Dir: Joanna Hogg. Starring: Honor Swinton Byrne, Tilda Swinton, Richard Ayoade, Joe Alwyn, Charlie Heaton. 106 mins
There is a sense of Chinese boxes about Joanna Hogg’s sequel to her 2019 film The Souvenir – which receives its world premiere in the Cannes “Directors’ Fortnight” today (8 July). The filmmaker is telling an autobiographical story about herself as an autobiographical young filmmaker trying to tell an autobiographical story about herself.
The new feature – again executive produced by Martin Scorsese – has most of the strengths of Hogg’s first voyage into her own past. There is another affecting, subtle and sensitive performance from Honor Swinton Byrne as Julie, Hogg’s filmmaking avatar. There are plenty of Hogg’s gentle social observations, and some memorable supporting performances from Tilda Swinton (Honor’s real-life mother, again playing her onscreen mum) and Richard Ayoade as a movie director who is young but already jaded and cynical.
This is moving and very evocative filmmaking. If it doesn’t ultimately have quite the same emotional kick as its first episode, that’s probably because it is raking over much of the same ground. That, though, is part of the pleasure too. The new film serves as a commentary on its predecessor.
Matters pick up where the first Souvenir (which is also screening this week in Cannes) left off. It’s the 1980s. Julie is still getting over the death of Anthony (Tom Burke), the louche, drug-addicted older man with whom she had such a tempestuous relationship. She is having new affairs, but now with lovers of her own age. She is back at film school, but her tutors are suspicious of the direction in which her work is heading. Instead of making social realist kitchen sink projects in Sunderland, she is determined to make more personal and self-reflexive films. They’re so sceptical that they refuse to finance her graduation project.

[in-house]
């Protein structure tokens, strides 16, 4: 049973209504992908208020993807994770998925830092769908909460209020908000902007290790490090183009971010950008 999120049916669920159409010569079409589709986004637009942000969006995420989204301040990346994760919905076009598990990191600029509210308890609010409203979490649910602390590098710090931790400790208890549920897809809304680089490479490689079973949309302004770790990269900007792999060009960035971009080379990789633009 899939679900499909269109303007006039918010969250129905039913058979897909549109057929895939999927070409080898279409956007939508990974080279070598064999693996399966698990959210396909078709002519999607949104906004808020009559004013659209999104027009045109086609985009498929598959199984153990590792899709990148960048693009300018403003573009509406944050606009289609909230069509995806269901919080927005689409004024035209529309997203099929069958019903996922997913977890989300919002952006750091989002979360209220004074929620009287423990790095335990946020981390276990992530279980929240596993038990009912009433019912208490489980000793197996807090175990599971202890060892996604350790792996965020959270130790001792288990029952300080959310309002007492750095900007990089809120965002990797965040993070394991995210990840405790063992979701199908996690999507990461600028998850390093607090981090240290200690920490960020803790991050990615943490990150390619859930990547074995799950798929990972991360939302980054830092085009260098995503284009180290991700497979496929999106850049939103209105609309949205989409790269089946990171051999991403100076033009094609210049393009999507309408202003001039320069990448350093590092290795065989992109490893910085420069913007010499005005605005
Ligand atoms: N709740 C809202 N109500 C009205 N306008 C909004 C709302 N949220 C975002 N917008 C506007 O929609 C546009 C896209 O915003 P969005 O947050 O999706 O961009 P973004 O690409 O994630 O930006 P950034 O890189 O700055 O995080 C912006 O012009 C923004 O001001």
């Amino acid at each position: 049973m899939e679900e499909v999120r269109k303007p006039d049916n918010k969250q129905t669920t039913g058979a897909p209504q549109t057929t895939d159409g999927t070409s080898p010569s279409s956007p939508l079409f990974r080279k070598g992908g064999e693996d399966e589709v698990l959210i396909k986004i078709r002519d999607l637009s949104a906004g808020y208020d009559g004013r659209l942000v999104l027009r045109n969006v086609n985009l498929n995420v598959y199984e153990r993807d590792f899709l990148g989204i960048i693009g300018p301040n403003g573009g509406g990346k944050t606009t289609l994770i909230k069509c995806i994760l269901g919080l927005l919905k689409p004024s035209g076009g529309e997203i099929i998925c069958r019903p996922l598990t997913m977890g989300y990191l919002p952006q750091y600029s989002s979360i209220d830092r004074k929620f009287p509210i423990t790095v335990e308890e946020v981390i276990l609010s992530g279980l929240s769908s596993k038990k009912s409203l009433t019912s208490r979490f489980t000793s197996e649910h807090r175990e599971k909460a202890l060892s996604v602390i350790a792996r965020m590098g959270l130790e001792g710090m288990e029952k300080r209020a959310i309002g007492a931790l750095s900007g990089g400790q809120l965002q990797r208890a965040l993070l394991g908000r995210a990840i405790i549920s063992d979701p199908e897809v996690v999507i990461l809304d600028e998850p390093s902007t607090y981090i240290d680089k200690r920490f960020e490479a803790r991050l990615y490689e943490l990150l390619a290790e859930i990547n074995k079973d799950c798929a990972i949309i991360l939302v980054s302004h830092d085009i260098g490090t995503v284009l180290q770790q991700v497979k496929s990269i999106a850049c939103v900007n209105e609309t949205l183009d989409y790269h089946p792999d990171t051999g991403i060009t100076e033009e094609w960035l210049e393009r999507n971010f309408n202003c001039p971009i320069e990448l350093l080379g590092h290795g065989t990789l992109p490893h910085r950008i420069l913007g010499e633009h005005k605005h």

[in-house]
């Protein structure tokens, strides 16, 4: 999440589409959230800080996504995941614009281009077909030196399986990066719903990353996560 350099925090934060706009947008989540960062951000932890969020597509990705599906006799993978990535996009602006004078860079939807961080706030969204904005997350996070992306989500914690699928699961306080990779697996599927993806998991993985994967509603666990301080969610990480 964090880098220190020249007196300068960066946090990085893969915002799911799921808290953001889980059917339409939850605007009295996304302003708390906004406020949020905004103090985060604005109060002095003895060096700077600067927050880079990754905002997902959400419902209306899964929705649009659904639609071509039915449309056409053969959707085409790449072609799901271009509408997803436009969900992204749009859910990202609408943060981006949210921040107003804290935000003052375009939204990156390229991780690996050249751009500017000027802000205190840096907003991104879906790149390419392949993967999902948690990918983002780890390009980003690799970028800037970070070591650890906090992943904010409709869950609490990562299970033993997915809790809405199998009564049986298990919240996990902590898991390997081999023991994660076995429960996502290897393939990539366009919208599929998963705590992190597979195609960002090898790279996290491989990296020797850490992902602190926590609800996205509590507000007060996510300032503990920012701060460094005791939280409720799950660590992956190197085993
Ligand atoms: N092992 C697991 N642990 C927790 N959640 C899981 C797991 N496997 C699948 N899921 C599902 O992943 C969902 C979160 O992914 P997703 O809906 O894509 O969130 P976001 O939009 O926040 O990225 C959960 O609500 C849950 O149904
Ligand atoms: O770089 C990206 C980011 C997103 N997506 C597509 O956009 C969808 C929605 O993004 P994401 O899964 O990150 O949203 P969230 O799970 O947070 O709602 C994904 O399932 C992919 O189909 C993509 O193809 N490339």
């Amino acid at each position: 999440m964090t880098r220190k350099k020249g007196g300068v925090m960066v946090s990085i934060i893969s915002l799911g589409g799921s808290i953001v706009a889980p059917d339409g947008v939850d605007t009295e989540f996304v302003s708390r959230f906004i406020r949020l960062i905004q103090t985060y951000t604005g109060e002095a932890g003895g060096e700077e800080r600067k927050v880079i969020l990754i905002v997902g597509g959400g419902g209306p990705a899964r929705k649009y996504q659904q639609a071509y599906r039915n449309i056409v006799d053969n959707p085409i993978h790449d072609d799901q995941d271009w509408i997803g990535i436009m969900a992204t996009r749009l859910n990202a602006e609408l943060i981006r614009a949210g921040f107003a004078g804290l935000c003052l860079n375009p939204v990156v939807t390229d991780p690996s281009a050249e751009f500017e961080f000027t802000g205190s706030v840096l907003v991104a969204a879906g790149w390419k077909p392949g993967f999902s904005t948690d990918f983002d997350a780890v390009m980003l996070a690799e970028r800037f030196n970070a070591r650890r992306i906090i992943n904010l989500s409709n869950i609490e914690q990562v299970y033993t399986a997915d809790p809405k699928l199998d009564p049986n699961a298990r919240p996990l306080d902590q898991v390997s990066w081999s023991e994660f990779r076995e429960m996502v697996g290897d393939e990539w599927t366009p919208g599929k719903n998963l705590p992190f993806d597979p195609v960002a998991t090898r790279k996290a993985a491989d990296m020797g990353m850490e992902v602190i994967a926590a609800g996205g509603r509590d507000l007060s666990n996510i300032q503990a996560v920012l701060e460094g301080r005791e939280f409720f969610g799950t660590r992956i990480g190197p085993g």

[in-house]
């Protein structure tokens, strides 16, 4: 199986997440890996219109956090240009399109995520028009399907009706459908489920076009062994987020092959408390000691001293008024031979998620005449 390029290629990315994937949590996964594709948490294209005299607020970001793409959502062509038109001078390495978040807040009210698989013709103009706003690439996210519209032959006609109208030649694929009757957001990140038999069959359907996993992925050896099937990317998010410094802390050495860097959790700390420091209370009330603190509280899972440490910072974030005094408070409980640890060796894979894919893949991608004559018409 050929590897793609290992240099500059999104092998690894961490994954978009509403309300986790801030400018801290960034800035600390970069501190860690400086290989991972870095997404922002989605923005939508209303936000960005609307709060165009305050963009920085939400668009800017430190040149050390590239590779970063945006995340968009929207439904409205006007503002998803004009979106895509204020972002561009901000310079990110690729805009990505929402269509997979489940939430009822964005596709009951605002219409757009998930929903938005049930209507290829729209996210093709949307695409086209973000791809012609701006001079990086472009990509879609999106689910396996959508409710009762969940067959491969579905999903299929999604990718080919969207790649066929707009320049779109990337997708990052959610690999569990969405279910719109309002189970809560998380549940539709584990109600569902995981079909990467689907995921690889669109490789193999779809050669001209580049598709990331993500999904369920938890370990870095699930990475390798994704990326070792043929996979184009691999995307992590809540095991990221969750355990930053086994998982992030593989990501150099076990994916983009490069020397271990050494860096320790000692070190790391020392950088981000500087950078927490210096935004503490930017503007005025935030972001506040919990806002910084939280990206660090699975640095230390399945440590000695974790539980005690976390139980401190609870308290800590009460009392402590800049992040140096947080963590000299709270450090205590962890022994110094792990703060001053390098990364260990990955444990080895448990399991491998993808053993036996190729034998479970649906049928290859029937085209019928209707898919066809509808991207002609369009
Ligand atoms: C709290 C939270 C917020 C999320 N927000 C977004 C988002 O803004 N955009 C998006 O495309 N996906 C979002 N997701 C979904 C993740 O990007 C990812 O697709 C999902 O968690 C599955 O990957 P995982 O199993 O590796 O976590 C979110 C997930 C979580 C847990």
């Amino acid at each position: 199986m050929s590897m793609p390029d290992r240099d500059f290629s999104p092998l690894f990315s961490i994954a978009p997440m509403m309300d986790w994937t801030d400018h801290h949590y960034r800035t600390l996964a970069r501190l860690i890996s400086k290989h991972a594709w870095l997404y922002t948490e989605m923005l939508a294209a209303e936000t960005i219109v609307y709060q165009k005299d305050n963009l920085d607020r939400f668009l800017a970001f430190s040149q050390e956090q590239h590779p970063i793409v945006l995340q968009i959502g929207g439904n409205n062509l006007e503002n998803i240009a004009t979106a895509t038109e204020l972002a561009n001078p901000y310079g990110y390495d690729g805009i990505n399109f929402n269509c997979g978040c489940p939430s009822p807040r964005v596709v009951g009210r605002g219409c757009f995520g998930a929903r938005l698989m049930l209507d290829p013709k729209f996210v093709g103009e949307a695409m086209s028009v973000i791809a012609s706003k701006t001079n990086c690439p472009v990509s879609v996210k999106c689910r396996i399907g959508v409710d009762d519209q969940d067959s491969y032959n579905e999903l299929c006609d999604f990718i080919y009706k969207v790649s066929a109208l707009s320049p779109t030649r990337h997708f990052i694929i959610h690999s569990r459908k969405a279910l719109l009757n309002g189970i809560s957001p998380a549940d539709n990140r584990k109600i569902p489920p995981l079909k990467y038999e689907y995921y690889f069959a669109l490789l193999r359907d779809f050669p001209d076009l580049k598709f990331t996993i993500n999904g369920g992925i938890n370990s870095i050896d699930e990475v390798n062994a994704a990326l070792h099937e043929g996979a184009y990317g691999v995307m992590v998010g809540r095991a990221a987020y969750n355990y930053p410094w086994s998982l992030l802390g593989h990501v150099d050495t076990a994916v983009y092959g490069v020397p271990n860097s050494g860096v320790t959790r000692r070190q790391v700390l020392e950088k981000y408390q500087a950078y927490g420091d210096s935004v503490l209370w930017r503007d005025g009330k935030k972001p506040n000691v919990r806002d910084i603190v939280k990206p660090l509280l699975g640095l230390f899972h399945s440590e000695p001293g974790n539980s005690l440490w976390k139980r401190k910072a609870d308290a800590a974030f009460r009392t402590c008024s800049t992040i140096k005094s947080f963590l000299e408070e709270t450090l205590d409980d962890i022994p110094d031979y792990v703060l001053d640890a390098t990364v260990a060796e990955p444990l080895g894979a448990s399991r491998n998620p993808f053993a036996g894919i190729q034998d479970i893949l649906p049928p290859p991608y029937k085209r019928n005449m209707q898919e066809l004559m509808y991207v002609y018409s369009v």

Julie comes from privilege and lives in a flat in Knightsbridge. If she runs out of cash, “mummy” will generally be around to write a cheque. Some of the most poignant and comic scenes here come when Julie visits her parents in their shires home. They’re a tweedy couple who struggle to understand their daughter’s choice of career but remain deeply devoted to her. Hogg is such a brilliant observer of behaviour that she can make the most commonplace, everyday scenes – lunches, walks in the fields with the dogs – seem mysterious and fascinating. When Julie breaks a piece of her mother’s home-made crockery, it is treated as something deeply ominous.
It is rumoured that Hogg has a third Souvenir film already on the way. In theory, she could carry on working in the same vein indefinitely. Nobody would complain if she did. In turning inward and using her own life as her source material, she has struck a very rich seam indeed.
‘The Souvenir Part II’ will be released in UK cinemas later this year
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